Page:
Helen Fielding’s fictional character, Bridget Jones, has become famous in her own right through books bearing her name and through film adaptations starring Renee Zellweger, and the man best remembered as Mr. Darcy, Colin Firth. Sir David Jason, is also famous in his own right, think Open All Hours,Only Fools and Horses and Frost.
However, you would really have a creative imagination to bring Bridget and Del boy together either in a novel or on screen. It just would not work.
You might have been just a little surprised then, if you had purchased an early edition of Bridget Jones: Mad About the Boy – and let’s be clear, I didn’t – to find that at one point the book switches from the story of Bridget’s latest dilemma to the autobiography of the man who turned the Reliant Robin into an icon. No, it wasn’t the result of artistic collaboration between Helen Fielding and Sir David; a mix up by the publishers had produced the most unlikely literary hybrid in living memory. It was all a huge mistake.
There are some parts of the Bible that can sometimes feel a bit like the mix up at Fielding’s and Jason’s publishers.
Take, for instance, Genesis 36-37. In Genesis 36, we have the genealogy of Esau and his descendants. In truth, it’s one of those chapters that you read because it’s in the Bible, but not one that you would be likely to turn to for spiritual comfort or encouragement. It maps out the descendants of Esau. Perhaps rather surprisingly, the narrative is, on the surface, quite positive. Surprisingly, because Esau is not the one who has inherited the blessing. The development of Esau’s family seems to be one of almost unbroken progress. There is little indication of pain or tension, though no doubt there was, as they were all human beings.
Turn over to Genesis 37 and you read about how Jacob’s family is getting on, the family who are right at the centre of God’s purpose. What you are left with is the picture of a family tearing itself apart. Jacob’s favouritism of Joseph produces resentment amongst the rest of his sons. When the opportunity arises to “fix” Joseph, they take it. They tear his ornate robe from his back. They sell him into slavery. When Reuben finds out, he tears his clothes. When Jacob finds out, he tears his clothes. They are not only tearing their clothes apart, this is a family tearing itself apart.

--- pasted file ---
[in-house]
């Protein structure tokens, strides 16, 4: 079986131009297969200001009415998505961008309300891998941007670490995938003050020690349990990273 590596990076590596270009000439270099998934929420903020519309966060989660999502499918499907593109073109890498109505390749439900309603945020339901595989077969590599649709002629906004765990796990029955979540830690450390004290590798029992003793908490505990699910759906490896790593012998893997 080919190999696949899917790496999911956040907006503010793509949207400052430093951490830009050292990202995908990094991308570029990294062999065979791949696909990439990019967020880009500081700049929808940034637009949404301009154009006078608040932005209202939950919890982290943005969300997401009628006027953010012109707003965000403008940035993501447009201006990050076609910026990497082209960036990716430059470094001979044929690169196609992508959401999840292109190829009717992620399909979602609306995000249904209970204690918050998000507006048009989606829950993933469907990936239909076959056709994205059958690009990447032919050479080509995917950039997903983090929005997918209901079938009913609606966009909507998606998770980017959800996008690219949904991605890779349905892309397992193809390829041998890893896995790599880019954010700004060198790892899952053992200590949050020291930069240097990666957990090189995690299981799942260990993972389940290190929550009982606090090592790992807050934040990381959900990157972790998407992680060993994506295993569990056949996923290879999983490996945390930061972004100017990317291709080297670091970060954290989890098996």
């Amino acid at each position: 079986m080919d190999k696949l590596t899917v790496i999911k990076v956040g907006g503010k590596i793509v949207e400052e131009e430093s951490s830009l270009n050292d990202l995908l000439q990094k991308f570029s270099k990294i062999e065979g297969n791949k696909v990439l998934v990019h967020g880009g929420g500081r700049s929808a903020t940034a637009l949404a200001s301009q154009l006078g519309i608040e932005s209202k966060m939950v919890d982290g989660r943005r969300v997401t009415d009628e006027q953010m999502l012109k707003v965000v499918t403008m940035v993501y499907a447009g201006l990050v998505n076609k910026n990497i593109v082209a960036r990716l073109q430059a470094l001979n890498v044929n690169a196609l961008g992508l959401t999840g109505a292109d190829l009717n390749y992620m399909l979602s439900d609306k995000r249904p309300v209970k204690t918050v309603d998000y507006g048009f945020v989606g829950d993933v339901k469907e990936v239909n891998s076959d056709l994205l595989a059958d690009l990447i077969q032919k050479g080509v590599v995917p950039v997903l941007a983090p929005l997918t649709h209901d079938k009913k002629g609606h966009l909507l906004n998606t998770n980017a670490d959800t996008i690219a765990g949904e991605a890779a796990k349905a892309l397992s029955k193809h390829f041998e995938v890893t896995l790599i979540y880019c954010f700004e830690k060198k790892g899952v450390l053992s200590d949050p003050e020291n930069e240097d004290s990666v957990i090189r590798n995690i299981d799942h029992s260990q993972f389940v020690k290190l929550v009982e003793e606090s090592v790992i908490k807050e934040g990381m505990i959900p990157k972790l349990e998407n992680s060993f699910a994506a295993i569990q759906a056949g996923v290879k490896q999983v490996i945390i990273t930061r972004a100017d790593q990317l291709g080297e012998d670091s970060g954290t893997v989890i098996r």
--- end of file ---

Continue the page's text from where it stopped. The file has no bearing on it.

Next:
You might wonder how two vastly different stories could sit side by side and more puzzling still, why is the family that is supposed to be blessed by God the one that is in such an unholy mess? The short answer is, we don’t know! We aren’t told. But the two stories are a powerful reminder that grace is not conditioned by the human condition. Grace is not restricted by human recklessness. Grace is not edged out by human ego.
Peter talks about the manifold grace of God (1 Peter 4.10). The dictionary definition of manifold is many and varied forms. The story of Jacob’s family reminds us that grace is just that – manifold.
Grace was bigger than their poor decisions. No-one – no-one – in Jacob’s family acted with any kind of wisdom, discretion or integrity. Jacob must have known what favouritism would produce, since his mother’s favouritism had fuelled the tensions between him and Esau. Joseph, behaved like a big headed, spoilt brat. And the brothers, well, the brothers.
But grace was still at work. Grace is bigger than our poor decisions.
Grace was bigger than their present situation. One day Joseph would be premier of Egypt. That’s grace. Grace is bigger than our present situation.
Grace is bigger than our personal struggles. Joseph was forced into a journey into the unknown. He needed grace. Reuben, racked with guilt, needed grace. Jacob in his loss needed grace. Who could have predicted how grace would meet their need? We all need grace in some way or other. Who can predict how God’s grace will meet our need?
If Genesis ended at chapter 37, then the whole thing would be more than a bit of a puzzle. Twenty-three chapters later, all becomes clear. No-one reading Genesis would stop at chapter 37. Chapter 37 is way too soon to stop. God’s grace doesn’t stop in chapter 37 of your life either. There’s a lot more chapters that grace wants to write.